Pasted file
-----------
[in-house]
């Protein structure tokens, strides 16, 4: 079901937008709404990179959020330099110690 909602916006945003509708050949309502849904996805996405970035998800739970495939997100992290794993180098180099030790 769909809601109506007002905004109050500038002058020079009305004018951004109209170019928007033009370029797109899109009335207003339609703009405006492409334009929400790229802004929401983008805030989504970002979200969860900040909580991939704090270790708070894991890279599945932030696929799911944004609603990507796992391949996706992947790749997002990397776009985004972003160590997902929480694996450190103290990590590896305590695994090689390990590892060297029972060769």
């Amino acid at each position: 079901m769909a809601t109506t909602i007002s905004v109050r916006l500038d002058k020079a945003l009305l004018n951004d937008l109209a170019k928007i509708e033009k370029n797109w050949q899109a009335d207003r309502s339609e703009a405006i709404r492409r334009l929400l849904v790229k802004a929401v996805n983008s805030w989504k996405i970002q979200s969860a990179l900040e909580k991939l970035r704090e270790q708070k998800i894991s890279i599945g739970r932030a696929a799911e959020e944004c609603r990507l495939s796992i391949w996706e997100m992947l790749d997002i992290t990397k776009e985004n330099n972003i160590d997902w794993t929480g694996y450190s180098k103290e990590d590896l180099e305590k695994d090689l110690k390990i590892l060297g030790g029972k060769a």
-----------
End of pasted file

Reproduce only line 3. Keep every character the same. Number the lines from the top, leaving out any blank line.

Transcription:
């Amino acid at each position: 079901m769909a809601t109506t909602i007002s905004v109050r916006l500038d002058k020079a945003l009305l004018n951004d937008l109209a170019k928007i509708e033009k370029n797109w050949q899109a009335d207003r309502s339609e703009a405006i709404r492409r334009l929400l849904v790229k802004a929401v996805n983008s805030w989504k996405i970002q979200s969860a990179l900040e909580k991939l970035r704090e270790q708070k998800i894991s890279i599945g739970r932030a696929a799911e959020e944004c609603r990507l495939s796992i391949w996706e997100m992947l790749d997002i992290t990397k776009e985004n330099n972003i160590d997902w794993t929480g694996y450190s180098k103290e990590d590896l180099e305590k695994d090689l110690k390990i590892l060297g030790g029972k060769a």